Attention Messaging: Bridging Adtech, CPaaS and Martech (Part 3)


Attention Messaging combines two ideas: attention marketing (AM) and push messages (PM). Attention marketing is about capturing a user’s attention. Attention is upstream of actions and transactions. Push messages are the way to get attention. In the pre-digital world, attention was grabbed via arresting ads and amazing copywriting. They were all about generating mass interest and desire – be it a car, shampoo, cereal or vacation. Fulfilment was done in the physical world when we went out and purchased the advertised product. In the digital world, a new factor came into play – each of us had identifiers and thus could be tracked and targeted individually. Mass advertising was still possible, but the attractiveness of targeting by age, gender, location, interest and time created the world of adtech. What’s more, every action of ours could be recorded and stored forever creating a composite persona, thus leading to “data is the new oil” and “if you’re not paying for it, you become the product” memes.

Among our identifiers were addresses that allowed us to be digitally communicated. The physical mailbox was replicated in the digital world with inboxes tied to our email addresses and mobile numbers, or proxies based on them. This led to the rise of Gmail, SMS, push notifications and the social media streams. Most have a mix of personal and commercial messages. We favour the former over the latter. As the ease of pushing messages to us rose, spam and unsolicited messages skyrocketed. What did not change was our time. Our attention thus got fragmented, and we entered a new era of attention recession.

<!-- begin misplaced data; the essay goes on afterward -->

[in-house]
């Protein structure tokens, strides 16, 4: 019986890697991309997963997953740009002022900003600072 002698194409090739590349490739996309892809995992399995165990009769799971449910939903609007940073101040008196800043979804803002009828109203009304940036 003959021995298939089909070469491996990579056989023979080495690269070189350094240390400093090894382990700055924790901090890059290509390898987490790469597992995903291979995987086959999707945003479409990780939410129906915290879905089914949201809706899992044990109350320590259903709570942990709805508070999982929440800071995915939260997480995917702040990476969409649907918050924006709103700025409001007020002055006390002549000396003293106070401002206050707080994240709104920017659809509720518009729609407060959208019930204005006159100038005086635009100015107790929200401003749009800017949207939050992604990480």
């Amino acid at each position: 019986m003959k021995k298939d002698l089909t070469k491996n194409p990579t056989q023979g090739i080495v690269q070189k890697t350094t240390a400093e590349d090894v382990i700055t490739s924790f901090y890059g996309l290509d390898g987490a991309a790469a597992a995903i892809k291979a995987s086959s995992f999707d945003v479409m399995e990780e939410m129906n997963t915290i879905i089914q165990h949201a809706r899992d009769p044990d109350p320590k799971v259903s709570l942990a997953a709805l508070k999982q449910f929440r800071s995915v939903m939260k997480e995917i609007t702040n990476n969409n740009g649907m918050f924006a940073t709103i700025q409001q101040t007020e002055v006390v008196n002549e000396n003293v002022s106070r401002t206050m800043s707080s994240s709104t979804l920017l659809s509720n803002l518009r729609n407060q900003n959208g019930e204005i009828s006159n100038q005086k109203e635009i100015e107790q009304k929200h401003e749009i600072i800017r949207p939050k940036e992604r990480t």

Brands push messages, but we choose to ignore, so brands push even more. Since the cost of sending messages is low, the RoI economics justify sending more and more. Email as a channel has an RoI of almost 40:1, so why should a brand not flood our inboxes! Of course, we can unsubscribe, but how many of us actually do?

It is in this context that we need “Attention Messaging”. I define it as push messages that reward attention. The word “reward” is a positive word – we all like to be rewarded when we have done something. Rewards create a feel-good and leave us wanting more. This is in contrast to “grabbing” our attention which can be done with click-bait headlines, but that doesn’t lead to a relationship. Fool me a couple of times and I respond by ignoring the messages forever. So, instead of thinking of a one-off click which can be self-defeating over time, Attention Messaging offers marketers a way to build long-term relationships – changing the recipient’s mindset from ‘delete’ to ‘delight.’

Attention Messaging is about pushing messages – thus letting the brand control when attention is sought. Brands can do messaging on their site and in the app also – personalised recommendation, nudges, pop-ups, and so on. I don’t see these as part of Attention Messaging – they are the sequel. Only after attention comes the action – which could entail a click to a website or app. But without the attention, there is no action.

Attention Messaging is thus about using push messages to get and reward attention, thus laying the foundation for a win-win relationship. It is about creating a habit of always opening and never ignoring brand messages. It is about creating a friendship, a relationship, a two-way engagement. It is a theme most marketers have not explored deeply – because it has been all too easy to ‘push’ money to Big Tech. Smart marketers need to make the shift by making attention as the new acquisition.

Published by

Rajesh Jain

An Entrepreneur based in Mumbai, India.